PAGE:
Highlights － Gle1 self-associates via its conserved, essential coiled-coil domain － Oligomerization of Gle1 is required for mRNA export and not translation － Gle1 oligomers form disk structures that are perturbed in the LCCS1 disease variant － mRNA export dysregulation at nuclear pore complexes is linked to LCCS1 pathology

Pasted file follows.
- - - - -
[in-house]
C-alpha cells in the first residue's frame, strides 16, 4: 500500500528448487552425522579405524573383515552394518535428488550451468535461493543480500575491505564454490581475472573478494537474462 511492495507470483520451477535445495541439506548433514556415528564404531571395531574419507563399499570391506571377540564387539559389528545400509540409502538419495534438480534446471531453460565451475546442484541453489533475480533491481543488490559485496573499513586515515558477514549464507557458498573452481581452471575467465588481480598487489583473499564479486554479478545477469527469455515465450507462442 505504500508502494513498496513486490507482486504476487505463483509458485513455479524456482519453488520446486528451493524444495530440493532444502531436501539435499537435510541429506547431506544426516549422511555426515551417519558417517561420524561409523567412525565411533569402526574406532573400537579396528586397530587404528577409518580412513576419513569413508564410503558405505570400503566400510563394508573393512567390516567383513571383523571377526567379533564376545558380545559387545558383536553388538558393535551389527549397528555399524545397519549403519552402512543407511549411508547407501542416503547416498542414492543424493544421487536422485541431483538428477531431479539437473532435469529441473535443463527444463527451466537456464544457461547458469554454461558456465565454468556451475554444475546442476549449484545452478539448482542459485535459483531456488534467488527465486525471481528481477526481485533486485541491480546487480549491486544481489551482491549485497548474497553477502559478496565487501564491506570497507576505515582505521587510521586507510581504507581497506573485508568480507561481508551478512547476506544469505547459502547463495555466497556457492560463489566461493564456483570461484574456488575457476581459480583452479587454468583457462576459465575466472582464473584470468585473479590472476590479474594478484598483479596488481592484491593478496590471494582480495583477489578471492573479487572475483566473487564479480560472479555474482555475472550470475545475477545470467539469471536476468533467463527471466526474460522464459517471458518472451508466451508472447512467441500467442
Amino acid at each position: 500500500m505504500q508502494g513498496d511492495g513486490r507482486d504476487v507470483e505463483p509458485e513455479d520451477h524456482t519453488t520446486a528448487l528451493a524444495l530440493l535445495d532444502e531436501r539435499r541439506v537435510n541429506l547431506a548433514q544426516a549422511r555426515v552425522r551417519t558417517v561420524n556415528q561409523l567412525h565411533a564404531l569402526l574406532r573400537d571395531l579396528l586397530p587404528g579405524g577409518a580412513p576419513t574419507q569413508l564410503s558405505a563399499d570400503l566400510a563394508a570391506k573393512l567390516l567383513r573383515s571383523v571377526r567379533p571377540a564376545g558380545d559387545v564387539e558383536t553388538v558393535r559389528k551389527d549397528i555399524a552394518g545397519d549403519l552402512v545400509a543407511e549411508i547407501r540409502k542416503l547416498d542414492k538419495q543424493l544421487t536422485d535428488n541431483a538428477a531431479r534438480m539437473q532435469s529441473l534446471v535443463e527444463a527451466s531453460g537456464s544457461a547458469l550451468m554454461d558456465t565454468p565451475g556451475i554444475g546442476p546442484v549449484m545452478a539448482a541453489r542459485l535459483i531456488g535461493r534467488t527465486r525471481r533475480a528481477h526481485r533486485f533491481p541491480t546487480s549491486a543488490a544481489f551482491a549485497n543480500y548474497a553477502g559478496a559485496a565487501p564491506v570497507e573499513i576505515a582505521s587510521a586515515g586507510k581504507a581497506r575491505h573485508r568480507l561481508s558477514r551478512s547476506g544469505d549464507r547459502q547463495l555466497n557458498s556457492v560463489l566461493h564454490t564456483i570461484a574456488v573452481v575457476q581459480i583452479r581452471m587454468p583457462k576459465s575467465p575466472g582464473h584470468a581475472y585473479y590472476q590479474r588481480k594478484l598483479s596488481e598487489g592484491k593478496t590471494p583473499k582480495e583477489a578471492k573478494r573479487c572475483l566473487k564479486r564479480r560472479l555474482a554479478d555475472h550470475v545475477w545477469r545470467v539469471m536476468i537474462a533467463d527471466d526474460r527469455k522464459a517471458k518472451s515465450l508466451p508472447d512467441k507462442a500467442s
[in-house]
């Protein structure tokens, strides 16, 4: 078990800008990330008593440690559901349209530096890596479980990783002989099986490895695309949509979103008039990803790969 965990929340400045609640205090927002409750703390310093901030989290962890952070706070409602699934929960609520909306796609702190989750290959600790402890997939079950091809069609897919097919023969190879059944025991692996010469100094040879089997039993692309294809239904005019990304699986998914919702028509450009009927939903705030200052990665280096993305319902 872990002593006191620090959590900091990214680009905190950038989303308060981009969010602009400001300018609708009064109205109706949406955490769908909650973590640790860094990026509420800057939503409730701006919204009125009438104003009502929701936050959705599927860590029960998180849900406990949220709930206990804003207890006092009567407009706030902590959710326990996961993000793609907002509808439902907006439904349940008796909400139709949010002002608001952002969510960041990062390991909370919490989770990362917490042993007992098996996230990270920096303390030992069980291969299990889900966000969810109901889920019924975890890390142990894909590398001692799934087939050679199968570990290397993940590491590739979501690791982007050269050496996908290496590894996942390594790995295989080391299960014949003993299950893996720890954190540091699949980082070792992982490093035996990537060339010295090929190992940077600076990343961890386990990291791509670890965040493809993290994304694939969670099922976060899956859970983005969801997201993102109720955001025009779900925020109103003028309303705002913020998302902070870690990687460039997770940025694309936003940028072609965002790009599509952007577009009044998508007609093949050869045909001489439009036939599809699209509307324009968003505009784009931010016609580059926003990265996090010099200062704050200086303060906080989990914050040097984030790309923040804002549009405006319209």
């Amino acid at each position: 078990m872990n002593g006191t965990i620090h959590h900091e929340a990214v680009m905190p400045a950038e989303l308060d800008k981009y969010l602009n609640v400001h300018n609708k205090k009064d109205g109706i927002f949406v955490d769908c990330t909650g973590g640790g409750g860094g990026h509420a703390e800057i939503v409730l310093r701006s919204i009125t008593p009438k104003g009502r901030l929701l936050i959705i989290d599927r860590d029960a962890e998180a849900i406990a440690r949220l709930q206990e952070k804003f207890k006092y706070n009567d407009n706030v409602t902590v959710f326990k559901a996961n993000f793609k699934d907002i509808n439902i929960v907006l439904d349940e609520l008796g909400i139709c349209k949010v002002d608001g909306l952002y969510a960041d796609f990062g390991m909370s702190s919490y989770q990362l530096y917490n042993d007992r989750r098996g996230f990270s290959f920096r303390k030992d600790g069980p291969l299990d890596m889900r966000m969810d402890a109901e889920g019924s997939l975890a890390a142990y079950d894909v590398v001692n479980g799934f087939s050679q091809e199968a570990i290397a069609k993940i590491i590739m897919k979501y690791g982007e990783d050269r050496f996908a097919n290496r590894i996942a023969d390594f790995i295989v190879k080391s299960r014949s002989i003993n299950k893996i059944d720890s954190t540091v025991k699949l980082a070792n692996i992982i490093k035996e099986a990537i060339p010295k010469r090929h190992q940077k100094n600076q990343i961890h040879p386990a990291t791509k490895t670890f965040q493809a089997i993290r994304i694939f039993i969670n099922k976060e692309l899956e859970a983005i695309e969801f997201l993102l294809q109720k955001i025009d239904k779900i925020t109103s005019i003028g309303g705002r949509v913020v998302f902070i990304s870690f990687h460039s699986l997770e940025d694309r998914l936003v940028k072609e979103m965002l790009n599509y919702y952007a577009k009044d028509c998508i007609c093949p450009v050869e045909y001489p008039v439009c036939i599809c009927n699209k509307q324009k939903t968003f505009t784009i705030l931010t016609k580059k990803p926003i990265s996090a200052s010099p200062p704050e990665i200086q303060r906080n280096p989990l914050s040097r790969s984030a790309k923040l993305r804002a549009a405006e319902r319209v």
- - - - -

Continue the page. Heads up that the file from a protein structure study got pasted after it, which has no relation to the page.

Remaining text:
Summary The conserved multifunctional protein Gle1 regulates gene expression at multiple steps: nuclear mRNA export, translation initiation, and translation termination. A GLE1 mutation (FinMajor) is causally linked to human lethal congenital contracture syndrome-1 (LCCS1); however, the resulting perturbations on Gle1 molecular function were unknown. FinMajor results in a proline-phenylalanine-glutamine peptide insertion within the uncharacterized Gle1 coiled-coil domain. Here, we find that Gle1 self-associates both in vitro and in living cells via the coiled-coil domain. Electron microscopy reveals that high-molecular-mass Gle1 oligomers form ∼26 nm diameter disk-shaped particles. With the Gle1-FinMajor protein, these particles are malformed. Moreover, functional assays document a specific requirement for proper Gle1 oligomerization during mRNA export, but not for Gle1’s roles in translation. These results identify a mechanistic step in Gle1’s mRNA export function at nuclear pore complexes and directly implicate altered export in LCCS1 disease pathology.